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Anti-social media: a negative impact on the university experience?

There is no denying that social media is an integral part of modern day university life. Facebook is not only used as a tool for communicating with friends, finding out about deadlines and reading for each week, but it is also where parties are organised, events are shared and even where jobs are advertised. Social media definitely has its benefits and has, in so many ways, made making friends and finding things to do in a new city much easier.

Yet it also has an effect on mental health, which is impossible to ignore. Studies have shown that there is a link between the use of social media and negative effects on well-being. University is a time for new experiences and having fun, but it can also be incredibly challenging. Constant viewing of other people’s online profiles can make moments of loneliness even more isolating. This consistent comparison of your reality to other people’s carefully curated online personas makes it easy to perceive your own university experience negatively.

Tim Bono, author of When Likes Aren’t Enough, explained in Healthista that: “when we derive a sense of worth based on how we are doing relative to others, we place our happiness in a variable that is completely beyond our control”. Filtered versions of university life have created a digital, “ideal” image of university that most will never be able to achieve. With social media it is easy to build up a front that everything is great, and many worry about falling short of this image others have of them.

My friends from school all looked like they were having such an amazing time in new cities across the country, but coming home after the holidays and actually speaking to them made me realise how easy it is to use social media as a façade, a way to hide the harder realities of university life. They, like many people, had had issues finding their place amongst so much change, which of course was never reflected in the image they presented online. I had never really considered how much selection and editing was going on behind the scenes, how every account I was looking at had been curated to impress.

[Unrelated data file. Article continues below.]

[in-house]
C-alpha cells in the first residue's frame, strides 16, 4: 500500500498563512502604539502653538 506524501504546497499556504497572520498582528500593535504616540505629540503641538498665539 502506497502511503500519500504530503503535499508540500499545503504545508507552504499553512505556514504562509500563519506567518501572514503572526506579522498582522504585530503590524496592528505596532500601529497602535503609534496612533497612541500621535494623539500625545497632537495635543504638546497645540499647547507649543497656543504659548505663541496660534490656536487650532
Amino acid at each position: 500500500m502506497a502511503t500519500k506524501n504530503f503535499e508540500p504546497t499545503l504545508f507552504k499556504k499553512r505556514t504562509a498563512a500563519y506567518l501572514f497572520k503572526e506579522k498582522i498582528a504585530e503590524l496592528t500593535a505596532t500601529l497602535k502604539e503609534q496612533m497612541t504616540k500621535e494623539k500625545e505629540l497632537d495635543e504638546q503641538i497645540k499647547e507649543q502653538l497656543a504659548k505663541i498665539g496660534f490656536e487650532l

I wouldn’t be able to even guess how many hours I have spent scrolling through Instagram, looking at different versions of the same picture over and over again; groups of people in pubs, outside nightclubs, at cafes and restaurants and dressed up for university balls. I have been to club nights and house parties all over the country vicariously through Snapchat stories, each clip an attempt to prove how great a time everyone was having.

This need to show followers and friends every update in our lives for some reason suddenly becomes even more important at university. Perhaps because it is a time of so much change and growing up, the desire to look like you are doing university “right” is overwhelming. The instinct to film and upload a funny event or a night of great music is irresistible. There is a need to validate the university experience with online proof through social media. The frequency I have heard the phrase “Let’s go out tonight, I need a good Instagram” shows social media’s ability to control and warp what are allegedly the ‘best years of your life’. Three years of experiences and opportunities have been reduced to, and are judged by, albums of photos on Facebook, tagged posts on Instagram and Snapchat videos of nights out.

Increasingly more studies are taking place to look into the negative effects of the fear of missing out, or FOMO. Having to stay in to finish an assignment whilst everyone else goes out is hard enough as it is. But then having to actually watch everyone have a good time over social media, whilst you sit working on your own makes it even tougher. Studies have shown that feelings of FOMO can lead to stress, sleep problems and feelings of isolation, and the explosion of social media means that it is almost impossible to ignore the icons of friends out without you, bringing videos and pictures of everything you have missed.

Social media is an incredibly useful tool for navigating university, but the reliance on it as an indicator of university experience is damaging. The carefully-curated feeds of students across the country result in unfair comparisons. In short, reality will never live up to the filtered world presented through Instagram and Facebook. Trying to rely less on using digital proof as an indicator of a good time and focusing on the real, rather than the virtual, means that one version of the university experience isn’t valued over another. It will always be hard to completely disconnect from the social media world. But understanding the dangers of false comparisons and this imaginary need to always appear happy is important. You should enjoy university for what it means to you, not to your online followers.

Tags: facebook, FOMO, Mental Health, snapchat, social media

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